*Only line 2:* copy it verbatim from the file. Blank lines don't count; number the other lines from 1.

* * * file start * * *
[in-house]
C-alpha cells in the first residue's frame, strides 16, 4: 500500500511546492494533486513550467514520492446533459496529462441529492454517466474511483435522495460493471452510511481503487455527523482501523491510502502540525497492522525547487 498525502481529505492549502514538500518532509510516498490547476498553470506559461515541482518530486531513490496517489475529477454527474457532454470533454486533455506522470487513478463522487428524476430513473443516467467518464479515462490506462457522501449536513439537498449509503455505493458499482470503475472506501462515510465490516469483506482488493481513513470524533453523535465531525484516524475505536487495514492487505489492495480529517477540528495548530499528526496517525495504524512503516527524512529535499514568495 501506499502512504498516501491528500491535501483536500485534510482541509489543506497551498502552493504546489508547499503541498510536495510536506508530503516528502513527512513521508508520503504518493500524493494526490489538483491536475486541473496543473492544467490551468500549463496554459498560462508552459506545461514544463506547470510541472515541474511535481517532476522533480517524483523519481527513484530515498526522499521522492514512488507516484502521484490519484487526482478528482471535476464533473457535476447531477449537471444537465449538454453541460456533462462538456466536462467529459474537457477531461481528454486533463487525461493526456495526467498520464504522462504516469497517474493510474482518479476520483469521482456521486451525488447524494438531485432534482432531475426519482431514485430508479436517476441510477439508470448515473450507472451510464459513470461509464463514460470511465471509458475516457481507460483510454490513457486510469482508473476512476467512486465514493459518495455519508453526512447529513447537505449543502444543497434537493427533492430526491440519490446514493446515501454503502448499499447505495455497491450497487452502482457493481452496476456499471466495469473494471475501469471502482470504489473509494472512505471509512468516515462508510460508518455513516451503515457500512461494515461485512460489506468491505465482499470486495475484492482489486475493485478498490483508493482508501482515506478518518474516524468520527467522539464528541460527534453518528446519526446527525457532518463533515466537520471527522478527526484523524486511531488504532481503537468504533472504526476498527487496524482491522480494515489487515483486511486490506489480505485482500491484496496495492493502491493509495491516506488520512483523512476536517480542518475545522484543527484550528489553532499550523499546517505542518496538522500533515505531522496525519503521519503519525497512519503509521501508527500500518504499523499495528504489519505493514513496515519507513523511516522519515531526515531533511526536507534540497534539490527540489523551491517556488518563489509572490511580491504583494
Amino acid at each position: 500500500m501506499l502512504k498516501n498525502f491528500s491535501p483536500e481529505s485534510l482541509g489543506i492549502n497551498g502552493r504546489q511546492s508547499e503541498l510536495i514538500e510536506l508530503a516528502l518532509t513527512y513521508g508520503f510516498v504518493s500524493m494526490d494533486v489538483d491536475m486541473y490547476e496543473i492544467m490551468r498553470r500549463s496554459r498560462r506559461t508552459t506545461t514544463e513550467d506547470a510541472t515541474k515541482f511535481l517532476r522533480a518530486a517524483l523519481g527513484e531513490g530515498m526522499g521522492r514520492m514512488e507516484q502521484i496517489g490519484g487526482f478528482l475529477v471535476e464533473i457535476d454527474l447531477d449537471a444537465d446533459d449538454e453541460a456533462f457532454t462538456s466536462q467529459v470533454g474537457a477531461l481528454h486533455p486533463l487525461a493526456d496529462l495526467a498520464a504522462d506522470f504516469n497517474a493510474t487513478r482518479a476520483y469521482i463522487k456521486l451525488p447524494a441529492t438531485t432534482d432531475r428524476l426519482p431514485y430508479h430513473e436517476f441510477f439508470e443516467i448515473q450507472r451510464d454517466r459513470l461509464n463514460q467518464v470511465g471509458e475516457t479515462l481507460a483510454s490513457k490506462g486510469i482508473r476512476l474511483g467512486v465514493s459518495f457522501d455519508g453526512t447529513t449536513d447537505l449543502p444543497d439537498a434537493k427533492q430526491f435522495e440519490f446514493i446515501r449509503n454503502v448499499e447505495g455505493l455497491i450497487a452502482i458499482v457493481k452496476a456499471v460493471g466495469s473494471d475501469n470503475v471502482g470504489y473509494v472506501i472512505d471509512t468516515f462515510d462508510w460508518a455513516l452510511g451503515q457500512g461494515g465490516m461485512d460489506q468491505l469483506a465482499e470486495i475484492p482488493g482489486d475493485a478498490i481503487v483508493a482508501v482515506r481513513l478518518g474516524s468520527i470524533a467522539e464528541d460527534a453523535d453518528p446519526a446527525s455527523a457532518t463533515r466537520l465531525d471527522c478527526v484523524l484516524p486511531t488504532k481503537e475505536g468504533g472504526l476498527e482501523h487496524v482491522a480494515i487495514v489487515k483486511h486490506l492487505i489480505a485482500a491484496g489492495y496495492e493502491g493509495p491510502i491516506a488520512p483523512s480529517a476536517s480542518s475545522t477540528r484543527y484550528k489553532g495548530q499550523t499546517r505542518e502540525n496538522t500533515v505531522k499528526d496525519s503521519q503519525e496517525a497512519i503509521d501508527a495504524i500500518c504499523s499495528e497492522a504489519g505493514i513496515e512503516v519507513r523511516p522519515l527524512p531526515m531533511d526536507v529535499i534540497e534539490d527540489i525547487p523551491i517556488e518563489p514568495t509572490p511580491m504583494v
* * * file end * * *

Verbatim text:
C-alpha cells in the first residue's frame, strides 16, 4: 500500500511546492494533486513550467514520492446533459496529462441529492454517466474511483435522495460493471452510511481503487455527523482501523491510502502540525497492522525547487 498525502481529505492549502514538500518532509510516498490547476498553470506559461515541482518530486531513490496517489475529477454527474457532454470533454486533455506522470487513478463522487428524476430513473443516467467518464479515462490506462457522501449536513439537498449509503455505493458499482470503475472506501462515510465490516469483506482488493481513513470524533453523535465531525484516524475505536487495514492487505489492495480529517477540528495548530499528526496517525495504524512503516527524512529535499514568495 501506499502512504498516501491528500491535501483536500485534510482541509489543506497551498502552493504546489508547499503541498510536495510536506508530503516528502513527512513521508508520503504518493500524493494526490489538483491536475486541473496543473492544467490551468500549463496554459498560462508552459506545461514544463506547470510541472515541474511535481517532476522533480517524483523519481527513484530515498526522499521522492514512488507516484502521484490519484487526482478528482471535476464533473457535476447531477449537471444537465449538454453541460456533462462538456466536462467529459474537457477531461481528454486533463487525461493526456495526467498520464504522462504516469497517474493510474482518479476520483469521482456521486451525488447524494438531485432534482432531475426519482431514485430508479436517476441510477439508470448515473450507472451510464459513470461509464463514460470511465471509458475516457481507460483510454490513457486510469482508473476512476467512486465514493459518495455519508453526512447529513447537505449543502444543497434537493427533492430526491440519490446514493446515501454503502448499499447505495455497491450497487452502482457493481452496476456499471466495469473494471475501469471502482470504489473509494472512505471509512468516515462508510460508518455513516451503515457500512461494515461485512460489506468491505465482499470486495475484492482489486475493485478498490483508493482508501482515506478518518474516524468520527467522539464528541460527534453518528446519526446527525457532518463533515466537520471527522478527526484523524486511531488504532481503537468504533472504526476498527487496524482491522480494515489487515483486511486490506489480505485482500491484496496495492493502491493509495491516506488520512483523512476536517480542518475545522484543527484550528489553532499550523499546517505542518496538522500533515505531522496525519503521519503519525497512519503509521501508527500500518504499523499495528504489519505493514513496515519507513523511516522519515531526515531533511526536507534540497534539490527540489523551491517556488518563489509572490511580491504583494